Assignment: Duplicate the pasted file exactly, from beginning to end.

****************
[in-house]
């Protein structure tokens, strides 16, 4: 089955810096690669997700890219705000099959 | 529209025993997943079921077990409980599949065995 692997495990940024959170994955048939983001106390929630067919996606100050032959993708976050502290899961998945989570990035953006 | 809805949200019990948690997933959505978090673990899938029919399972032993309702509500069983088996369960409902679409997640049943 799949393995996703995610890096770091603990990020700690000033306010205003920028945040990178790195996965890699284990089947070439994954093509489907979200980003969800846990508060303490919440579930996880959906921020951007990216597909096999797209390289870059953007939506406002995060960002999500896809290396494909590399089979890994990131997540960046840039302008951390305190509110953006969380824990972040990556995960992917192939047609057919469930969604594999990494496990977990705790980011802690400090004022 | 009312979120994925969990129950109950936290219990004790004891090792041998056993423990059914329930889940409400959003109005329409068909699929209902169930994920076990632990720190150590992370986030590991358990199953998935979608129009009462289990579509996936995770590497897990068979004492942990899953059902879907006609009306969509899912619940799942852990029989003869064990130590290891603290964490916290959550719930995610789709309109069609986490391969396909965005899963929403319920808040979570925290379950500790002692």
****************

[in-house]
């Protein structure tokens, strides 16, 4: 089955810096690669997700890219705000099959 | 529209025993997943079921077990409980599949065995 692997495990940024959170994955048939983001106390929630067919996606100050032959993708976050502290899961998945989570990035953006 | 809805949200019990948690997933959505978090673990899938029919399972032993309702509500069983088996369960409902679409997640049943 799949393995996703995610890096770091603990990020700690000033306010205003920028945040990178790195996965890699284990089947070439994954093509489907979200980003969800846990508060303490919440579930996880959906921020951007990216597909096999797209390289870059953007939506406002995060960002999500896809290396494909590399089979890994990131997540960046840039302008951390305190509110953006969380824990972040990556995960992917192939047609057919469930969604594999990494496990977990705790980011802690400090004022 | 009312979120994925969990129950109950936290219990004790004891090792041998056993423990059914329930889940409400959003109005329409068909699929209902169930994920076990632990720190150590992370986030590991358990199953998935979608129009009462289990579509996936995770590497897990068979004492942990899953059902879907006609009306969509899912619940799942852990029989003869064990130590290891603290964490916290959550719930995610789709309109069609986490391969396909965005899963929403319920808040979570925290379950500790002692």